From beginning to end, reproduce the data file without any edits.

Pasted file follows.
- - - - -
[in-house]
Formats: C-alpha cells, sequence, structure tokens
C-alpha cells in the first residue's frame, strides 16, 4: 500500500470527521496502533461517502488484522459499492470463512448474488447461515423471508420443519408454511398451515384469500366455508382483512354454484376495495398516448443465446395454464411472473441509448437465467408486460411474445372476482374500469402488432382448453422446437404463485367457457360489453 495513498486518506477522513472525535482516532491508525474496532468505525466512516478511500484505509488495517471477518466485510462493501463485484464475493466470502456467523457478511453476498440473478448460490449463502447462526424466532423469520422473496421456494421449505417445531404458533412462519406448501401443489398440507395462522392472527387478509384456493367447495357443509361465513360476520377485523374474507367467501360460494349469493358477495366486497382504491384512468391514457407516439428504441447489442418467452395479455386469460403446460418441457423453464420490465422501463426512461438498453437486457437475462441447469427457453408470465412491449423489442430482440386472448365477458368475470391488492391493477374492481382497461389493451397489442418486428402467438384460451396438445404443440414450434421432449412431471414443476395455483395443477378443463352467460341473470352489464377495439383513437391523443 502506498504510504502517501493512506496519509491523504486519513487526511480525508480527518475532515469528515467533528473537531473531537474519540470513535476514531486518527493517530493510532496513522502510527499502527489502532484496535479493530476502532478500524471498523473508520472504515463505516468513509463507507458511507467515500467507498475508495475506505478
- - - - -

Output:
[in-house]
Formats: C-alpha cells, sequence, structure tokens
C-alpha cells in the first residue's frame, strides 16, 4: 500500500470527521496502533461517502488484522459499492470463512448474488447461515423471508420443519408454511398451515384469500366455508382483512354454484376495495398516448443465446395454464411472473441509448437465467408486460411474445372476482374500469402488432382448453422446437404463485367457457360489453 495513498486518506477522513472525535482516532491508525474496532468505525466512516478511500484505509488495517471477518466485510462493501463485484464475493466470502456467523457478511453476498440473478448460490449463502447462526424466532423469520422473496421456494421449505417445531404458533412462519406448501401443489398440507395462522392472527387478509384456493367447495357443509361465513360476520377485523374474507367467501360460494349469493358477495366486497382504491384512468391514457407516439428504441447489442418467452395479455386469460403446460418441457423453464420490465422501463426512461438498453437486457437475462441447469427457453408470465412491449423489442430482440386472448365477458368475470391488492391493477374492481382497461389493451397489442418486428402467438384460451396438445404443440414450434421432449412431471414443476395455483395443477378443463352467460341473470352489464377495439383513437391523443 502506498504510504502517501493512506496519509491523504486519513487526511480525508480527518475532515469528515467533528473537531473531537474519540470513535476514531486518527493517530493510532496513522502510527499502527489502532484496535479493530476502532478500524471498523473508520472504515463505516468513509463507507458511507467515500467507498475508495475506505478